CHANGES to the bus network could come with a multi-million-pound bill for taxpayers, writes Local Democracy Reporter Joseph Timan.

Councils in Greater Manchester have each been asked to set aside millions of pounds to fund reforms to the bus system proposed by the Metro Mayor.

The bus franchising proposals would bring buses under public control giving authorities a bigger say in which bus routes run in the region and how much it should cost to ride them.

A total of £17.8m has already been earmarked as a one-off contribution from local authorities in case a government grant does not cover the cost.

This comes after £11m was raised this year in council tax for the mayor’s bus proposals with a further £22.7m expected to be raised from council tax in future years.

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But Mayor Andy Burnham told an audience in Bolton that he is lobbying government for sufficient funding so that taxpayers in Greater Manchester do not end up footing the bill.

He said: “The government promised in their manifesto a London-style bus system. I’ve gone back to them now and said, ‘Okay, thank you, because we want that, but do you realise that a London-style bus system requires London-scale subsidies of the kind that you enjoyed as Mayor of London Mr Prime Minister?”

“What was good enough for you is definitely good enough for the us in the North now.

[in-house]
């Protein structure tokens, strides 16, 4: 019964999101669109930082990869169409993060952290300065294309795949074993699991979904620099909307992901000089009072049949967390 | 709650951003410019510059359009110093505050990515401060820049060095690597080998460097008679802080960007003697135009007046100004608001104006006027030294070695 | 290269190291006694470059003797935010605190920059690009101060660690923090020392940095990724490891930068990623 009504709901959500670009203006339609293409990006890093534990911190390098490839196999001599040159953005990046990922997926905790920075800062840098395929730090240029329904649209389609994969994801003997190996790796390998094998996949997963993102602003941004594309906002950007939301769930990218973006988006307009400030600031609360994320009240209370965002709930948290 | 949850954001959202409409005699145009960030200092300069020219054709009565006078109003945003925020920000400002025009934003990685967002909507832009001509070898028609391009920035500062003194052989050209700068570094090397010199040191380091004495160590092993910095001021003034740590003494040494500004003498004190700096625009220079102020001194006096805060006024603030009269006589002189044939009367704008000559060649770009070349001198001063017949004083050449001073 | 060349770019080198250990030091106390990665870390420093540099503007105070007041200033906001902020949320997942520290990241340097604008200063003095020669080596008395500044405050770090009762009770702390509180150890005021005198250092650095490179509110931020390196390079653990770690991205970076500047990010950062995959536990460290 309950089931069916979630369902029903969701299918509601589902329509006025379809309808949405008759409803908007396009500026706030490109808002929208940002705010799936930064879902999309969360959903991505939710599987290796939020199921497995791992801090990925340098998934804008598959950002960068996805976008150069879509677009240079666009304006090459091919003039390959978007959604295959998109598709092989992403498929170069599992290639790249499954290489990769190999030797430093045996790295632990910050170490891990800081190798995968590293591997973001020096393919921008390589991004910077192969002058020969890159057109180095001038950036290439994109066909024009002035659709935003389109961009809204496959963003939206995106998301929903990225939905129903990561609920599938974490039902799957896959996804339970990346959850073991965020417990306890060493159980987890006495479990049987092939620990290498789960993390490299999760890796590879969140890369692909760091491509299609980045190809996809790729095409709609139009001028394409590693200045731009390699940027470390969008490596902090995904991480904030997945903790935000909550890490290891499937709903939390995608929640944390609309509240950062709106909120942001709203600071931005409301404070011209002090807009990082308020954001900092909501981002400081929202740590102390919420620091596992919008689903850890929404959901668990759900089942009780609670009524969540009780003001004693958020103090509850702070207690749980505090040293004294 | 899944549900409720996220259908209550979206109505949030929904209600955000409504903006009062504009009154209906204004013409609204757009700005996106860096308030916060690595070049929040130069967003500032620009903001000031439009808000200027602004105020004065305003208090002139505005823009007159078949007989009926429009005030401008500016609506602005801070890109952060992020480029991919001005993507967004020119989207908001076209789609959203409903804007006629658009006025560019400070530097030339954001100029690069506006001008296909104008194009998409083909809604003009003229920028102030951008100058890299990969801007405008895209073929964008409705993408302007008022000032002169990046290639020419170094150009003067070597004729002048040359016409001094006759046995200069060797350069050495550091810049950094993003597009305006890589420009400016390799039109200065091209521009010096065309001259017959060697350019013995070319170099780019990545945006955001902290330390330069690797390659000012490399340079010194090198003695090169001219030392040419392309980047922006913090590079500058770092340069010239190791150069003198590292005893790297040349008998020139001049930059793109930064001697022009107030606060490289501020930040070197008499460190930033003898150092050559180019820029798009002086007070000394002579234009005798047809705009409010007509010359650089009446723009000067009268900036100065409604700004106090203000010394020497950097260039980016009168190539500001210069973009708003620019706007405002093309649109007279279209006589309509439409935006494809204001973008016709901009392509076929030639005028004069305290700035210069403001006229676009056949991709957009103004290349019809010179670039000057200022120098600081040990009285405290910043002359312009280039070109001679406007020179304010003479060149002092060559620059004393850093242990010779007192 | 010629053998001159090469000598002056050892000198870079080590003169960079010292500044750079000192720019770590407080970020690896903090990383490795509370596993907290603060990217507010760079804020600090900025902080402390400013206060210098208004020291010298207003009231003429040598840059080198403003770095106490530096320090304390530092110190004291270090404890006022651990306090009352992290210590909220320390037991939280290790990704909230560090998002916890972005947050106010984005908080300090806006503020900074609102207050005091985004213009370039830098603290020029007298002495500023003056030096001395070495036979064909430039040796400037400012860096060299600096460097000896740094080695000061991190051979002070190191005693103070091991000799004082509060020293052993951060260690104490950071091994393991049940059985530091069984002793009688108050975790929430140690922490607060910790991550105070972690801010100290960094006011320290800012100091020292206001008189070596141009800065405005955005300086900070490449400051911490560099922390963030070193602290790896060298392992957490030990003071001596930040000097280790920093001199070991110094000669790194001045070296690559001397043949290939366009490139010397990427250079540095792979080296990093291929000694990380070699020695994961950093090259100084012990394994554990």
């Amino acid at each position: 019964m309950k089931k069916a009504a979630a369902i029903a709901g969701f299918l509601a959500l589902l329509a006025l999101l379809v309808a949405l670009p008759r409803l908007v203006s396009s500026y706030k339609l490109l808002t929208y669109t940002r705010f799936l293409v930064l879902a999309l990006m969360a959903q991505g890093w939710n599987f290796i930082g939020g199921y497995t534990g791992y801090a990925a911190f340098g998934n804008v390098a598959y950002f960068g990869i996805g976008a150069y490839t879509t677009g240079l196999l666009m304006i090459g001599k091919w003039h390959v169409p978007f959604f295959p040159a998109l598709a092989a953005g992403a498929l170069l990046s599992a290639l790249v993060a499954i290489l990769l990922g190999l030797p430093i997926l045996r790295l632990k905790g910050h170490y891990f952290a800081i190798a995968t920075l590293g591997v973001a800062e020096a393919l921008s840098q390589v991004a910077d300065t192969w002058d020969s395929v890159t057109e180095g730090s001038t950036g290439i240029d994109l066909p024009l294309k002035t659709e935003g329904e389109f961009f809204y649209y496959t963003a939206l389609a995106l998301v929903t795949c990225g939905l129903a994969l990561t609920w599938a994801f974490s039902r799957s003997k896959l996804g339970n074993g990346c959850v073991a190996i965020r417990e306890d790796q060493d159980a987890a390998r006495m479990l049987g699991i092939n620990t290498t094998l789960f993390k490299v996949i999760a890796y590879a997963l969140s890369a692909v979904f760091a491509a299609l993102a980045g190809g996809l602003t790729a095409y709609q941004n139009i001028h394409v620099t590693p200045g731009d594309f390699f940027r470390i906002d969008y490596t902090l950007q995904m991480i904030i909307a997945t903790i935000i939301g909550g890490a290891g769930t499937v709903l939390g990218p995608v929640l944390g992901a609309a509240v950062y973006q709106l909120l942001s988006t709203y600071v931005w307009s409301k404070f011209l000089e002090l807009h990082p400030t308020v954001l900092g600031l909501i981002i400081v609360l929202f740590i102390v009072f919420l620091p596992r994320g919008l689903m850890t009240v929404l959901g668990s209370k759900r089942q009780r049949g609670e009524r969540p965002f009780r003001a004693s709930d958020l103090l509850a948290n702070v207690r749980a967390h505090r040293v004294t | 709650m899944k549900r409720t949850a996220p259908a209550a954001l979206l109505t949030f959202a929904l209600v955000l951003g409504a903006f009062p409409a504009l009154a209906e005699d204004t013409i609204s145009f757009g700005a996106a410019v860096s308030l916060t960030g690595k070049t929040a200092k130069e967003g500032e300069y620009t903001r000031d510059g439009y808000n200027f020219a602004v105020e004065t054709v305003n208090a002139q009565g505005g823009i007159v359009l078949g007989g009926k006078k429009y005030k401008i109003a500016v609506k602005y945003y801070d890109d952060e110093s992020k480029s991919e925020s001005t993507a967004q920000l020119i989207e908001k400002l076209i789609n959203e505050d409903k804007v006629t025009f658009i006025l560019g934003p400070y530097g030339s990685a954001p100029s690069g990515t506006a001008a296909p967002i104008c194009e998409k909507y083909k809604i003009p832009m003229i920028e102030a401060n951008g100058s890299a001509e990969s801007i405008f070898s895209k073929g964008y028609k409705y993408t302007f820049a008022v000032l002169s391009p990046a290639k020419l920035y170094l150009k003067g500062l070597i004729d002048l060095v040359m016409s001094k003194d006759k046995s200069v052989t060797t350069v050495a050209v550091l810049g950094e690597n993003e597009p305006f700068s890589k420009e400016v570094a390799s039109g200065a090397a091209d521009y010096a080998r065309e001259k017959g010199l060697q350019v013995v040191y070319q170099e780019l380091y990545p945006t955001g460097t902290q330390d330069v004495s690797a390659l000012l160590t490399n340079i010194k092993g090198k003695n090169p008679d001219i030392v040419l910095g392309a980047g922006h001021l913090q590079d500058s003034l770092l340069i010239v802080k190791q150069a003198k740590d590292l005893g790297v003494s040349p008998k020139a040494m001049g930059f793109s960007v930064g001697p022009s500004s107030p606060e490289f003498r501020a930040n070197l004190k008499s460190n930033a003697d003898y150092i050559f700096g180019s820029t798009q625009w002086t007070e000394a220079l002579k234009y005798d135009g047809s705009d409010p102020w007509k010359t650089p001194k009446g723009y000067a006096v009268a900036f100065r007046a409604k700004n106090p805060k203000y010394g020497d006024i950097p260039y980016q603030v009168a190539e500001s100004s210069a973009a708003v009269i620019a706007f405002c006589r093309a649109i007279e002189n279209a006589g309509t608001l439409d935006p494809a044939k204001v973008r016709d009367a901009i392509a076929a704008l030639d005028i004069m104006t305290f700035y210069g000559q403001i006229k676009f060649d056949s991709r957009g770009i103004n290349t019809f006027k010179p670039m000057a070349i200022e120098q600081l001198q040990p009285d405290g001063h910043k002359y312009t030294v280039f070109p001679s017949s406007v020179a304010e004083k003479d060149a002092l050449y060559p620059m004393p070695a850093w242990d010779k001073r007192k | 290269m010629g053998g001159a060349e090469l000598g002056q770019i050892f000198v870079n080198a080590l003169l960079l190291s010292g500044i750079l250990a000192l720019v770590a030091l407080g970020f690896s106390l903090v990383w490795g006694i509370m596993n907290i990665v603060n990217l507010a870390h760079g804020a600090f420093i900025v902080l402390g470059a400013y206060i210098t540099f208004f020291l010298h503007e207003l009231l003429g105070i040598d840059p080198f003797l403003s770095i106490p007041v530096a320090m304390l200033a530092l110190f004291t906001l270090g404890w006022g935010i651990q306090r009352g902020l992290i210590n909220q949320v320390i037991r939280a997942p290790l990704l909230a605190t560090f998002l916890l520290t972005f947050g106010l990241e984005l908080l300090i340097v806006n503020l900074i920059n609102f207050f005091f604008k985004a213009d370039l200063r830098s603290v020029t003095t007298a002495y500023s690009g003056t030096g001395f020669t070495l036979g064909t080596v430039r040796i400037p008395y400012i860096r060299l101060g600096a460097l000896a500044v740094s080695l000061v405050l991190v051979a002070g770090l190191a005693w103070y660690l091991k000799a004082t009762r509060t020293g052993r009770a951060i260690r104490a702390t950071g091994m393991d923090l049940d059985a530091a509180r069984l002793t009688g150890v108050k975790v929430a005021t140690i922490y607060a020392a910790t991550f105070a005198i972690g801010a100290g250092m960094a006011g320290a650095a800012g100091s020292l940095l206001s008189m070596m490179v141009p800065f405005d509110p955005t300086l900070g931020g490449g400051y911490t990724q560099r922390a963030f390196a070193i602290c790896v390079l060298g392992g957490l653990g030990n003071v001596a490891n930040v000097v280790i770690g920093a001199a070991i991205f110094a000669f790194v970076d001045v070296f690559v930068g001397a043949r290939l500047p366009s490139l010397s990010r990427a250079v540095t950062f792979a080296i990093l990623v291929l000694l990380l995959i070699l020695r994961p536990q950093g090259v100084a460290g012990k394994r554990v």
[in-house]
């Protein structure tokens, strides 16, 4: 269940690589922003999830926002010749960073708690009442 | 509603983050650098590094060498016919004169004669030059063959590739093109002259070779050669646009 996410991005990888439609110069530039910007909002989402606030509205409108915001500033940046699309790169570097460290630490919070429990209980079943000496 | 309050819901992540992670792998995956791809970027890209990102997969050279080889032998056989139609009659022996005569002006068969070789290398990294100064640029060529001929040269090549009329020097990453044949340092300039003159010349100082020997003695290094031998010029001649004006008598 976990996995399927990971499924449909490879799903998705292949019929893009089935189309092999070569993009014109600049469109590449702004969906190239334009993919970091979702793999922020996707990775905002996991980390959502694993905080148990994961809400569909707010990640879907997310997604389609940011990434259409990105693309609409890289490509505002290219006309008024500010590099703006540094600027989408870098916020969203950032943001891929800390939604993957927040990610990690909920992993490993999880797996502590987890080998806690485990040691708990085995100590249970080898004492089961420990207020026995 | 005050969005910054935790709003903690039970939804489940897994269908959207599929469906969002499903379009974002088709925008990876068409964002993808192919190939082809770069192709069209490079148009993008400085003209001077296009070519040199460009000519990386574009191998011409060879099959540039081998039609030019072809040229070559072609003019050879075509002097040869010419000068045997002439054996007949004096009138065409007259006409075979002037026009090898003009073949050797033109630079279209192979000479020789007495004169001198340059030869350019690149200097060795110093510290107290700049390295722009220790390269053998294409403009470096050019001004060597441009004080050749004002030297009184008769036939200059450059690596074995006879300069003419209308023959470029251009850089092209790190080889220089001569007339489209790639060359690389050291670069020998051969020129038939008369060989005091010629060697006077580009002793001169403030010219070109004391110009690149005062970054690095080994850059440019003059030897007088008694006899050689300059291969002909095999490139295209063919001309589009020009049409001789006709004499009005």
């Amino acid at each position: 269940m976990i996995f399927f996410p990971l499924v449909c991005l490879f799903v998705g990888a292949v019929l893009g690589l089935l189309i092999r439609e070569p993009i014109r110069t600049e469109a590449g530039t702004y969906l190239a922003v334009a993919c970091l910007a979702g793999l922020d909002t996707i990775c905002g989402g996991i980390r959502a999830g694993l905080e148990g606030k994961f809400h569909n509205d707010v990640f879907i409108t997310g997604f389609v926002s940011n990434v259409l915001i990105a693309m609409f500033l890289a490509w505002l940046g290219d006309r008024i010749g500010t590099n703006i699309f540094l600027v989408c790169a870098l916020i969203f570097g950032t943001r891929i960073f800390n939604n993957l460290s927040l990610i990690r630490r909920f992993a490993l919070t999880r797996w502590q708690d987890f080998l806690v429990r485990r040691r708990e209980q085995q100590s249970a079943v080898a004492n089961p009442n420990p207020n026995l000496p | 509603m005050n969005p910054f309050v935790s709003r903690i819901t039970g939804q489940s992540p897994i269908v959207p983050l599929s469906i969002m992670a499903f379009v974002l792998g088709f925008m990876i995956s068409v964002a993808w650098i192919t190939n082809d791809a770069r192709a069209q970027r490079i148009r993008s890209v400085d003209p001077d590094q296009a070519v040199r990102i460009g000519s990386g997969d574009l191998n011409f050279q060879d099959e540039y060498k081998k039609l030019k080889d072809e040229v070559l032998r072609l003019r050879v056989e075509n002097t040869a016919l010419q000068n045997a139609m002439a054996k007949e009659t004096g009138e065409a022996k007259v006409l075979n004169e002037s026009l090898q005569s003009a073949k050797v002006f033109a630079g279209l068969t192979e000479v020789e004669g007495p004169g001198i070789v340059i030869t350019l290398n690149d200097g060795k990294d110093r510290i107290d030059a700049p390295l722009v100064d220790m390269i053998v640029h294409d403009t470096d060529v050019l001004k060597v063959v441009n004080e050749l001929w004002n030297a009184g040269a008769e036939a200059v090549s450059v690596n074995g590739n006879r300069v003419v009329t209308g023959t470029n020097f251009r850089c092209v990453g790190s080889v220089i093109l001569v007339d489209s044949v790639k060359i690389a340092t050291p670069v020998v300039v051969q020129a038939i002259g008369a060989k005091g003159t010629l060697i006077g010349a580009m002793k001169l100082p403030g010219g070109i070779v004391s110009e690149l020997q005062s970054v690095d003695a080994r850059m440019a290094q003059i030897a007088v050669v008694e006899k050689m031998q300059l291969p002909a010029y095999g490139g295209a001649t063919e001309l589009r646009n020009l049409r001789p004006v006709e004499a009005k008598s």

"So I’m in those discussions with the government and I am asking them for subsidies worth tens of millions of pounds so that I don’t have to come to all of you in this room to pay for the better bus system that we need.”

The Greater Manchester Combined Authority (GMCA) is hoping to raise £78m of mayoral “earn back” funds provided by the government as part of its devolution agreement.

But Bolton Council borough treasurer Sue Johnson revealed that Greater Manchester had to show it could pay for the changes to the bus system by itself.

She said: “We await an announcement from the government.

"The business case had to go in on the assumption that we didn’t need any money from the government, so it is self-financing.

"If the government grant isn’t enough, the GMCA will say, this is how much we need from Bolton Council.”

Council leader David Greenhalgh described Greater Manchester’s bargaining position as “rather awkward”.

He said: “It will cost us money, there’s no doubt about it.

"There’s money that’s earmarked.

"But we are not aware of the government support that is coming to Greater Manchester as of yet. "There is supposed to be an announcement in the budget next year.”